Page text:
This appears to be one of those books that inspires either love or hate. A good friend, who grew up the next county over from Hale County, and who is more focused on Southern history than I am, was unable to finish the book. I did finish, although I often did not want to continue. The book is ostensibly a journalistic account of the lives of three white sharecropper families. It fails as journalism. Agee inserts his own editorializing again and again. He presents as fact impressions drawn from h [...]

    • Bobparr says:

      Difficile commentare un testo che non è *solo* un testo letterario, che non vorrebbe descrivere e narrare per il gusto del farlo, ma per riportare la Bellezza della Vita sulla pagina. Difficile seguire Agee nei lunghi elenchi minuziosi, nei chiarissimi e complicatissimi salti di pensiero emotivo che procedono per pagine e pagine. Difficile non ritornare sempre alle immagini di Evans dell'inizio, per ritrovare in quegli sguardi i nomi, in quelle case le stanze, in quegli occhi l'Alabama del cald [...]

    • Sherri says:

      Stunned is the only way I can describe my immediate reaction to Let Us Now Praise Famous Men. It is not like any other book I have read and not at all what I expected. (And at times funny in ways I'm pretty sure Agee didn't mean it to be.) James Agee was 27 when he wrote it. Unbelievable.I gave it five stars not because I loved every minute of reading it but because of the effort and because of the way he gets across the plight and horror of sharecropping without sentimentality (though with a fa [...]

    • A. Jesse says:

      I give up, I can't finish this nor ever will. Walker Evans begins the book with a few dozen photos, most of which are mediocre at best, a handful of which are among the best photos ever taken. Agee's text, too, is a mixed bag, although the avalanche of dross so completely mires the gems that I found myself flipping through ten pages at a time, looking for a paragraph worth reading. Agee goes through convulsions of angst, trying to find some way to tell us about the lives of 3 poor tenant farmers [...]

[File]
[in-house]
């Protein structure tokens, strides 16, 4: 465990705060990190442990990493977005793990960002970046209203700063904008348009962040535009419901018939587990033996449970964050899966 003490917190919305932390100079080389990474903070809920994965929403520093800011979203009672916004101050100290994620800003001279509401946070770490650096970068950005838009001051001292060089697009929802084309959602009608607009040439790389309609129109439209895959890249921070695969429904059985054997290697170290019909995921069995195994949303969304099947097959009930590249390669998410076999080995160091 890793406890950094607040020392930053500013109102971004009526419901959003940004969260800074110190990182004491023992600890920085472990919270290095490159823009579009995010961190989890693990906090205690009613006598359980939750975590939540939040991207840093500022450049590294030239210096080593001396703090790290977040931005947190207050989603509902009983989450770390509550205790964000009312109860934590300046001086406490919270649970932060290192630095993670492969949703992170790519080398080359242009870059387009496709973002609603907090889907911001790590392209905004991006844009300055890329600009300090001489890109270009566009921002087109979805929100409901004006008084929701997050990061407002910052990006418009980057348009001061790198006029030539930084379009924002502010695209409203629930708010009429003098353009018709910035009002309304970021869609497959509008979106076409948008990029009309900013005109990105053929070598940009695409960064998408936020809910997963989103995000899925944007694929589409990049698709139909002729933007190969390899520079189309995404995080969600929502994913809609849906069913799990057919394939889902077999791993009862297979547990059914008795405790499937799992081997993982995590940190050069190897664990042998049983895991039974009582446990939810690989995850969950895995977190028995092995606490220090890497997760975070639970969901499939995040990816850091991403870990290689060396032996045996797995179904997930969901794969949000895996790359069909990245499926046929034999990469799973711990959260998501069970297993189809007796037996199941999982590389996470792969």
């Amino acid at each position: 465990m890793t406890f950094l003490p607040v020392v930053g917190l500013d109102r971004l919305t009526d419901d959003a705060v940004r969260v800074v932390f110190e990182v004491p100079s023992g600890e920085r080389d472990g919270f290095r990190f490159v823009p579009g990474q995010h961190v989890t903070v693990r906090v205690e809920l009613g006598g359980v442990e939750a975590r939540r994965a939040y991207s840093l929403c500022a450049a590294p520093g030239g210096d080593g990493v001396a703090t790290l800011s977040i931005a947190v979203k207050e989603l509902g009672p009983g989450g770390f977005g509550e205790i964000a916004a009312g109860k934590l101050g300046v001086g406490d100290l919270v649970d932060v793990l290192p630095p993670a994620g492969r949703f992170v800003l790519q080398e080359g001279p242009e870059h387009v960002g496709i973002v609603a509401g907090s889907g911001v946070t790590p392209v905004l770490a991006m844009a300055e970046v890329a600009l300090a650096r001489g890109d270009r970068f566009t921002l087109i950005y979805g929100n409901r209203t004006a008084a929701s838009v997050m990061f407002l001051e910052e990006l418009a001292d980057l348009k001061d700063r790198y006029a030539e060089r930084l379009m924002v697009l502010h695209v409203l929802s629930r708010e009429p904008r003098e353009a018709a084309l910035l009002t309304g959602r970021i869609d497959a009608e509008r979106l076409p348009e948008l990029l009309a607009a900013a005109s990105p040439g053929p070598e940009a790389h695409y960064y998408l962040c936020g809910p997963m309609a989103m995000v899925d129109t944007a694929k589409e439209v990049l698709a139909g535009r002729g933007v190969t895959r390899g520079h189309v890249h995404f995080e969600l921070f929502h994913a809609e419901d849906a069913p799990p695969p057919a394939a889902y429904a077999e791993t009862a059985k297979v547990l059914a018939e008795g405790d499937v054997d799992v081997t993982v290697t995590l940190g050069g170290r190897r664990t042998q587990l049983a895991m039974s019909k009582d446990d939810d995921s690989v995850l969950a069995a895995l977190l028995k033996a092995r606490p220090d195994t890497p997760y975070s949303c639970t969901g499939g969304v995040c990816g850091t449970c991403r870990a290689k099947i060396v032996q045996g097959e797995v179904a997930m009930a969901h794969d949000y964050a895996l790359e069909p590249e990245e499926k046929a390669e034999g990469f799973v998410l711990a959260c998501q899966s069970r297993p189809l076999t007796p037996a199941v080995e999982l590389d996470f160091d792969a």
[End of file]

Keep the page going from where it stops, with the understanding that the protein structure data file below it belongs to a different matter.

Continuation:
• Kate says:

      I know this book is critically acclaimed. It just really didn't work that well for me. The book is about a trip James Agee (Harvard-educated journalist for Forbes at the time) and Walker Evans (photographer) take to backwoods Alabama to see what the lives of sharecroppers are like. I don't think I'm ruining anything if I tell you this-their lives are hard. Harder than most people could imagine. Agee does an amazing job at describing the families he meets with. Evans' pictures are stark but soft. [...]

    • Dottie says:

      This info describes the OC Library copy which I'm reading:Cover: mud gray green with the title left margin reconciled like so:LetUsNowPraiseFamous Menwith black lettering except the word Praise which is white -- authors name lower right above Photograpsher Walker Evans nameHardcover; 471 ppCopyrights 1939, 1940 James Agee; 1941 James Agee and Walker Evans; 1969 Walker Evans. Third Printing Riverside Press Cambridge Massachusetts USA

    • Rachel C. says: